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APPEAL EDWARD M. MURPHY (10/05/78)

decided: October 5, 1978.

APPEAL OF EDWARD M. MURPHY, II, FROM THE DECISION OF THE STATE BOARD OF LAW EXAMINERS. APPLICATION OF THOMAS SYLVESTER ACKER FOR ADMISSION TO THE BAR OF THE SUPREME COURT OF PENNSYLVANIA


No. 8 Miscellaneous Docket, No. 1978. No. 44 Miscellaneous Docket, No. 1978

COUNSEL

Edward M. Murphy, II, Dunmore, David H. Acker, New Castle, for appellant.

Susan L. Anderson, Philadelphia, for appellee.

Eagen, C. J., and O'Brien, Roberts, Pomeroy, Nix, Manderino and Larsen, JJ. Manderino, J., filed a dissenting opinion in which Larsen, J., joins. Nix, J., did not participate in the decision of the appeal at No. 44, Application of Thomas Sylvester Acker.

Author: Per Curiam

[ 482 Pa. Page 44]

OPINION OF THE COURT

For many years this Court, exercising its inherent right to determine the conditions of admission to the bar of this state,*fn1 has insisted on two complementary requirements: one, that an applicant for admission be a graduate both of an accredited college and of an accredited law school; and two, that the applicant take and pass the bar examination administered by the Pennsylvania State Board of Law Examiners

[ 482 Pa. Page 45]

(an arm of this Court). These two requirements have been insisted upon because of the belief that neither alone was sufficient. The learning process of attending a law school was felt to need the capstone of an examination administered under the supervision of the admitting authority,*fn2 and the examination in turn was felt to need the underpinning of a competent legal education.

For many years the rule of our Court relating to the legal education requirement said only that the institution should be "approved"; in practice, the Court looked to and relied upon the American Bar Association's accreditation list as its guide in determining whether that requirement had been met. In 1971 this practice was made explicit, the rule stating that to qualify for the bar examination an applicant "shall have completed the study of law in a law school accredited by the American Bar Association." 441 Pa. xxx.*fn3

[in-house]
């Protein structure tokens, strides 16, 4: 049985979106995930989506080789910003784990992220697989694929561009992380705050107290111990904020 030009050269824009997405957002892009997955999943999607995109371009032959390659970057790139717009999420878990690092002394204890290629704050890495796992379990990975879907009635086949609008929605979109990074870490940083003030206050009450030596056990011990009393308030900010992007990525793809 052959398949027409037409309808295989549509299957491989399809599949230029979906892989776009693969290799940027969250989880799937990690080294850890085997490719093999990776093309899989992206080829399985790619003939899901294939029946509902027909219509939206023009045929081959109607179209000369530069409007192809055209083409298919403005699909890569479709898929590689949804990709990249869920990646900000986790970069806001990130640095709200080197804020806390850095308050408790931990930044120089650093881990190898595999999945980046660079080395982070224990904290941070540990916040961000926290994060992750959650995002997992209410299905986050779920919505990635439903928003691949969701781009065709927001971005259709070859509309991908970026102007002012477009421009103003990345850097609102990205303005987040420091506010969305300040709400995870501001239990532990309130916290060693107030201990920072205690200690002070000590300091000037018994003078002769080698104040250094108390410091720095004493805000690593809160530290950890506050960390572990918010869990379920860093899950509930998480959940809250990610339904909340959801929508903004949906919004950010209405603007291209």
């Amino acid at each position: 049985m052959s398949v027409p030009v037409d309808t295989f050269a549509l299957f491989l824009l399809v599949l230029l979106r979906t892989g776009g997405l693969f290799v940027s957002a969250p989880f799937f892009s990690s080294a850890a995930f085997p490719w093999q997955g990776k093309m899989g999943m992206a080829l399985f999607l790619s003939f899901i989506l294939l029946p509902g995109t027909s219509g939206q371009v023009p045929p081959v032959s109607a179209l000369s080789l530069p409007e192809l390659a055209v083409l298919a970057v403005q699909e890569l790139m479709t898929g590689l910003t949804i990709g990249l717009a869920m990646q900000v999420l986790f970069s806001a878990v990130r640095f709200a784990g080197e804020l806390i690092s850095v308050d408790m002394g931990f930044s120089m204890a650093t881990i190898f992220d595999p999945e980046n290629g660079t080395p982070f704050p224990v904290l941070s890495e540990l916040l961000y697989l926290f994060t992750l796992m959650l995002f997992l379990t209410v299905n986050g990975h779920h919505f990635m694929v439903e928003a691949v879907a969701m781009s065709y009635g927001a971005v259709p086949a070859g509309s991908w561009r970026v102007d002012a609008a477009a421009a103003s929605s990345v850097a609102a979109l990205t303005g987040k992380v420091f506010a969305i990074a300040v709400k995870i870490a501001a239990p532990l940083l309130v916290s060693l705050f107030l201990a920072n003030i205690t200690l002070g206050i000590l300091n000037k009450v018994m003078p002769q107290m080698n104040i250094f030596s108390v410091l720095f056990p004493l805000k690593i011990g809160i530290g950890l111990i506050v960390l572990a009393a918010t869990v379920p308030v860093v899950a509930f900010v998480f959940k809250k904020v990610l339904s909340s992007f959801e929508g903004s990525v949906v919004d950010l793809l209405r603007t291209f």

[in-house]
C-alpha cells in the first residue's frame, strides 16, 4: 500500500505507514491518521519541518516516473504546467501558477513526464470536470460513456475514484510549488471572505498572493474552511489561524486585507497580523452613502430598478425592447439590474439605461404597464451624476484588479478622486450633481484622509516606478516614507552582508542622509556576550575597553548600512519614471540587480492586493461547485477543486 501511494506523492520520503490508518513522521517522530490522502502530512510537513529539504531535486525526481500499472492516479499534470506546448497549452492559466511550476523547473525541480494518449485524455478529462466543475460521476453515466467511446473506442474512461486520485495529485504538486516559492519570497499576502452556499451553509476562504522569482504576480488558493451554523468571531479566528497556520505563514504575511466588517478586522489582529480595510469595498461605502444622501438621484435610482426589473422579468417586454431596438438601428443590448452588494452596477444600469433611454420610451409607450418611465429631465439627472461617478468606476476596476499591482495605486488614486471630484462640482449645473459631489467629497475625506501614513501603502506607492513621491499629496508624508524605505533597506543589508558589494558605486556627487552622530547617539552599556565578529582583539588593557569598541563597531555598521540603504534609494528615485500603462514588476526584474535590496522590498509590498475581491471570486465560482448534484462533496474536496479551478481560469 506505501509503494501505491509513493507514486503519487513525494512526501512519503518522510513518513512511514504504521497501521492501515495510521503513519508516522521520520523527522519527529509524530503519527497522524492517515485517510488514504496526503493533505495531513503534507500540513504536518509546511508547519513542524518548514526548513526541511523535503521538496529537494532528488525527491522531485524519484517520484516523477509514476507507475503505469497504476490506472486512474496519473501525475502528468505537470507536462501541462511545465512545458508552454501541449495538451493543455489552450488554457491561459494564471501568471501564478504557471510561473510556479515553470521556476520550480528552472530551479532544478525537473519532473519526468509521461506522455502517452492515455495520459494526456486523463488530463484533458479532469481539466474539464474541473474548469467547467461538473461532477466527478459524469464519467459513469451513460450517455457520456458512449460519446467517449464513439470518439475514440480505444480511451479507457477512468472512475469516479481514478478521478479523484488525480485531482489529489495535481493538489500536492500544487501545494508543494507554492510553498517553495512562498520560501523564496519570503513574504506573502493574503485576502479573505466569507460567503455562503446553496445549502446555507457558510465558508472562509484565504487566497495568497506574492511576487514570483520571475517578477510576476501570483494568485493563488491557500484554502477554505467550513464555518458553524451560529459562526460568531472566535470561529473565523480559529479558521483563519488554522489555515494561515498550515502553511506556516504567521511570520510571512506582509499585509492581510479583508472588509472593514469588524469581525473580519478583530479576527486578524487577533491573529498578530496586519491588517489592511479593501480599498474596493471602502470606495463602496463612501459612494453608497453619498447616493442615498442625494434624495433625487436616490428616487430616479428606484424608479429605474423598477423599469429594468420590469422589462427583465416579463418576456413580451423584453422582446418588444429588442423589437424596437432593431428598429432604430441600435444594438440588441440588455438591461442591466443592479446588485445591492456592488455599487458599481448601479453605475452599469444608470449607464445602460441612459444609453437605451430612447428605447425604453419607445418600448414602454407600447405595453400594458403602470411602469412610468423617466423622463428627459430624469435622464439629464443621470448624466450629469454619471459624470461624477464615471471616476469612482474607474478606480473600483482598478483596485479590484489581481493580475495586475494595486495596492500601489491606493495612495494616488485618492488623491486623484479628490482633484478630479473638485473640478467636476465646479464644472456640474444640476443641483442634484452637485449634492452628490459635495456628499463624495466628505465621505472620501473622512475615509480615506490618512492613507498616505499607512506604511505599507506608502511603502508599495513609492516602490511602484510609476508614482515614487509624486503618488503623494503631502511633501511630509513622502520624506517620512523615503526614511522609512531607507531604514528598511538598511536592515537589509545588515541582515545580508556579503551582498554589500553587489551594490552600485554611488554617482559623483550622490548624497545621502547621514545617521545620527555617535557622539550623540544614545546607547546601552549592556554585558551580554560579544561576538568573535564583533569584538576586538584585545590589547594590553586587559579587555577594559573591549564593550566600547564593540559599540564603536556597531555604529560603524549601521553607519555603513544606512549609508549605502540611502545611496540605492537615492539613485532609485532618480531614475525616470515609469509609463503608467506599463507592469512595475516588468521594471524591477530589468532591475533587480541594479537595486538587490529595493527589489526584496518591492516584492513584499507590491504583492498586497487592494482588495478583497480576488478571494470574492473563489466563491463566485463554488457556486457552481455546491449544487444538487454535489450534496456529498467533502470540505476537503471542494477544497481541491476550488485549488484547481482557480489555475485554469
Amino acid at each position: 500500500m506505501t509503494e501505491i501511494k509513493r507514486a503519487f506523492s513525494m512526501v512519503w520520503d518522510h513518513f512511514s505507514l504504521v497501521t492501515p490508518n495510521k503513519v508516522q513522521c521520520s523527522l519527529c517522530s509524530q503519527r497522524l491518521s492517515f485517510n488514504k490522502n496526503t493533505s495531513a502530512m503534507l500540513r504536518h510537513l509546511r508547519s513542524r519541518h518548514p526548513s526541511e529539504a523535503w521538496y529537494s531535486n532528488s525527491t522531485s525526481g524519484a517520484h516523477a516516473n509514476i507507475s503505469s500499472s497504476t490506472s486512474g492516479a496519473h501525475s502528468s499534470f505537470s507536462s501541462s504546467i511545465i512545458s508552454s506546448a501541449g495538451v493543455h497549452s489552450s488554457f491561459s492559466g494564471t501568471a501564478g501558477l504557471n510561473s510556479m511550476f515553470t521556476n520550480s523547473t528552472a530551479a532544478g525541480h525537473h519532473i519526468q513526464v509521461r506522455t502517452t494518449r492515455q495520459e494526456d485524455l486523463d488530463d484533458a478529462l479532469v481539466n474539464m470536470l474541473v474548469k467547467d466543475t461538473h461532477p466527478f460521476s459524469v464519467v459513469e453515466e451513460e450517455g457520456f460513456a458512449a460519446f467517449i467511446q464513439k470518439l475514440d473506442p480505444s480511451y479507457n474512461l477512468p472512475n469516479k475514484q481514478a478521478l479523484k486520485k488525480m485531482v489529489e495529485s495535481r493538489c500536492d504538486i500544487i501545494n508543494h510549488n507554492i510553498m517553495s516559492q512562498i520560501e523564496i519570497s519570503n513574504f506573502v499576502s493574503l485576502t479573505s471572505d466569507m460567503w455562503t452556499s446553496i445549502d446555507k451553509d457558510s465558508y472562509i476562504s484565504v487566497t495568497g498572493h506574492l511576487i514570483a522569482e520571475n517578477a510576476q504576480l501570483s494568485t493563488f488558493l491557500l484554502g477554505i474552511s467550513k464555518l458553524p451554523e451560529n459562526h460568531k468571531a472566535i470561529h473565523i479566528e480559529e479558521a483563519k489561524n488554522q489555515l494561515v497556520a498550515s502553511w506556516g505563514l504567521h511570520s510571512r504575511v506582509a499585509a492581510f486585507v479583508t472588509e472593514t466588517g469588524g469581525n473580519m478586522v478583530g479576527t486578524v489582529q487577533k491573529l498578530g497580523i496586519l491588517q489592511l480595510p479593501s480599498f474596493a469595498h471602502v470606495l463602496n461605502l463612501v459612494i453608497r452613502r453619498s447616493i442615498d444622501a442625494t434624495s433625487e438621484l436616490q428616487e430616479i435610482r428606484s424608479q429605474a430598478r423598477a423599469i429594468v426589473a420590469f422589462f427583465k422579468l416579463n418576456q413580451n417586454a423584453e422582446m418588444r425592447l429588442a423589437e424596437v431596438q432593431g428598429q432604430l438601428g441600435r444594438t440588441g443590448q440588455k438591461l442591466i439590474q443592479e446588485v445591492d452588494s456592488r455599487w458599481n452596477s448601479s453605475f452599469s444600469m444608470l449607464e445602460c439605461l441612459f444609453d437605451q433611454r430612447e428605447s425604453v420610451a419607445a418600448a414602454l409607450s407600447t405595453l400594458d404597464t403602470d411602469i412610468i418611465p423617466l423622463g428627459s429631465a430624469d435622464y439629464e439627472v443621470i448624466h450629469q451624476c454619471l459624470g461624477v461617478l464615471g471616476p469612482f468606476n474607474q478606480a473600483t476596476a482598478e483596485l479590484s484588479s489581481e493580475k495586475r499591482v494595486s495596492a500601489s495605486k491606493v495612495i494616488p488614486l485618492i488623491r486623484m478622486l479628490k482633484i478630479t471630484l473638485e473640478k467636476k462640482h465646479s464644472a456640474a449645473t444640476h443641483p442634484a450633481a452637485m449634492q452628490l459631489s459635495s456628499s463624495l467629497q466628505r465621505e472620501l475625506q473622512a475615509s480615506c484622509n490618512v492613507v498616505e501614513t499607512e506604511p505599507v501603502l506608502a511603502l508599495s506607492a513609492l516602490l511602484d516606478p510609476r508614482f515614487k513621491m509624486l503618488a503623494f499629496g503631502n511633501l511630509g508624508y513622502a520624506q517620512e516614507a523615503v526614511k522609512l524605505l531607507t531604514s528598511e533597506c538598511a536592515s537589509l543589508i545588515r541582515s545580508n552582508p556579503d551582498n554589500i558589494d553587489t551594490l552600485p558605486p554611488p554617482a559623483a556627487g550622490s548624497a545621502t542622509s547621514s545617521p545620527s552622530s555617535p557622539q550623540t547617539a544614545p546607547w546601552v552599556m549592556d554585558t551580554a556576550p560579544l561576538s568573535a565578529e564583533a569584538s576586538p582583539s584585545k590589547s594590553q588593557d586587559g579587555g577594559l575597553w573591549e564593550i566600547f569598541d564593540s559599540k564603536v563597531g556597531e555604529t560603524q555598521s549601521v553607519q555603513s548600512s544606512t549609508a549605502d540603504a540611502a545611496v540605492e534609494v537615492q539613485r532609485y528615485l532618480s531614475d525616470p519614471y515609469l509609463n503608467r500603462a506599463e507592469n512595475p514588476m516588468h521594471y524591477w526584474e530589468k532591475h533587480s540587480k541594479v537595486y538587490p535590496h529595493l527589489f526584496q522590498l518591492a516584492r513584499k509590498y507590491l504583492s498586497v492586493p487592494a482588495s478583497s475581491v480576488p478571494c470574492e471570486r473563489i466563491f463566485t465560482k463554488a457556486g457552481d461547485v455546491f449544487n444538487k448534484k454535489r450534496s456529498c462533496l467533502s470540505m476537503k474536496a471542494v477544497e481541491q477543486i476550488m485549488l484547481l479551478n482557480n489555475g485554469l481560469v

In 1977 the Pennsylvania bar admission rules were revised generally, and the former rule specifying accreditation was incorporated into Rule 203 of the new Pennsylvania Bar Admission Rules, 471 Pa. lxxix. To the adoption of these

[ 482 Pa. Page 46]

    new rules a dissenting opinion was filed by our brother MANDERINO. Ibid. at xcv.

We now have before us two appeals*fn4 from actions by the Board of Law Examiners based on the accreditation requirement. One appeal, by Edward M. Murphy, II, is from the refusal of the Board to allow him to sit for the bar examination.*fn5 The other, by Thomas Sylvester Acker, is from the refusal of the Board to certify the applicant's eligibility to be admitted on motion under the rule of comity which recognizes five or more years of practice in a reciprocating sister state, and a certificate of good standing by the supreme court of that state, as sufficient to warrant admission to the bar of this Court without examination. The point in common in the two cases is that in Pennsylvania both admission to the bar examination and admission to the bar "on motion" under the comity rule are premised upon the applicant possessing a law degree from an approved law school. Murphy graduated from Western State University College of Law of Orange County, Fullerton, California;*fn6 Acker graduated in 1955 from Youngstown State University

[ 482 Pa. Page 47]

School of Law, Youngstown, Ohio.*fn7 Neither institution is accredited under our rules because neither has received ABA accreditation and it was for this reason that the Board took the action it did in each case. We affirm the decisions of the Board.

The dissenters apparently do not quarrel with the philosophy that a good legal education, not merely passing a state administered bar examination, is a reasonable and beneficial condition for admission to the bar. The disagreement seems to be with the selection of the American Bar Association as the accrediting agency; more precisely, with what is seen to be an unconstitutional delegation of judicial authority to a non-governmental body such as the ABA.*fn8 Mr. Justice MANDERINO finds basic flaw in the absence of any standards to guide the ABA in its delegated functions.*fn9 He would therefore permit graduates of an unapproved school to seek admission in this state, "either individually or by their schools." In our view, this argument is misplaced.

In the first place, this Court has not "delegated" any judicial function to the ABA. The admission of a person to practice law in this ...


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